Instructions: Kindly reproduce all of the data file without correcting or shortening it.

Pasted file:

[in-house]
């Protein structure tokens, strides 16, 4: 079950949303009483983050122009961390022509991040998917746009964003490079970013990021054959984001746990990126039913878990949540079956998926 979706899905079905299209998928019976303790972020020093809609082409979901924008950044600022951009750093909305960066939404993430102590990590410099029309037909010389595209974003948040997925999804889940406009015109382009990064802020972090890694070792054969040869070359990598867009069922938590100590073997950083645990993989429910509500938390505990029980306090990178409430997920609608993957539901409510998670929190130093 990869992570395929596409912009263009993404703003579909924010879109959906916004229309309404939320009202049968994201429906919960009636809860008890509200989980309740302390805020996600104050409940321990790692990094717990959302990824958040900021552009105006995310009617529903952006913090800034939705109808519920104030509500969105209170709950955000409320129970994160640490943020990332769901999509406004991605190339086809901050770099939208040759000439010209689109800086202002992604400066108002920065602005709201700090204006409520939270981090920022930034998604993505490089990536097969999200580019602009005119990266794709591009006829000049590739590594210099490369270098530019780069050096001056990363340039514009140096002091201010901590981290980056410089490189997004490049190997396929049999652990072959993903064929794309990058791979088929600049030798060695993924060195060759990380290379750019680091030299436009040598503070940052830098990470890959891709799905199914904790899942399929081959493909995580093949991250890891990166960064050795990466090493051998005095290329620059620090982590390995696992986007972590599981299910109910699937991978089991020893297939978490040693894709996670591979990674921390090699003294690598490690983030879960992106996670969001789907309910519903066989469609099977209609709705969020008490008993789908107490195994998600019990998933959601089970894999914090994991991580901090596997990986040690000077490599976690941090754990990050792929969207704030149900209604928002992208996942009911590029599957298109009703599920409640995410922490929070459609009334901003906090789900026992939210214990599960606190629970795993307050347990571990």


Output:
[in-house]
């Protein structure tokens, strides 16, 4: 079950949303009483983050122009961390022509991040998917746009964003490079970013990021054959984001746990990126039913878990949540079956998926 979706899905079905299209998928019976303790972020020093809609082409979901924008950044600022951009750093909305960066939404993430102590990590410099029309037909010389595209974003948040997925999804889940406009015109382009990064802020972090890694070792054969040869070359990598867009069922938590100590073997950083645990993989429910509500938390505990029980306090990178409430997920609608993957539901409510998670929190130093 990869992570395929596409912009263009993404703003579909924010879109959906916004229309309404939320009202049968994201429906919960009636809860008890509200989980309740302390805020996600104050409940321990790692990094717990959302990824958040900021552009105006995310009617529903952006913090800034939705109808519920104030509500969105209170709950955000409320129970994160640490943020990332769901999509406004991605190339086809901050770099939208040759000439010209689109800086202002992604400066108002920065602005709201700090204006409520939270981090920022930034998604993505490089990536097969999200580019602009005119990266794709591009006829000049590739590594210099490369270098530019780069050096001056990363340039514009140096002091201010901590981290980056410089490189997004490049190997396929049999652990072959993903064929794309990058791979088929600049030798060695993924060195060759990380290379750019680091030299436009040598503070940052830098990470890959891709799905199914904790899942399929081959493909995580093949991250890891990166960064050795990466090493051998005095290329620059620090982590390995696992986007972590599981299910109910699937991978089991020893297939978490040693894709996670591979990674921390090699003294690598490690983030879960992106996670969001789907309910519903066989469609099977209609709705969020008490008993789908107490195994998600019990998933959601089970894999914090994991991580901090596997990986040690000077490599976690941090754990990050792929969207704030149900209604928002992208996942009911590029599957298109009703599920409640995410922490929070459609009334901003906090789900026992939210214990599960606190629970795993307050347990571990």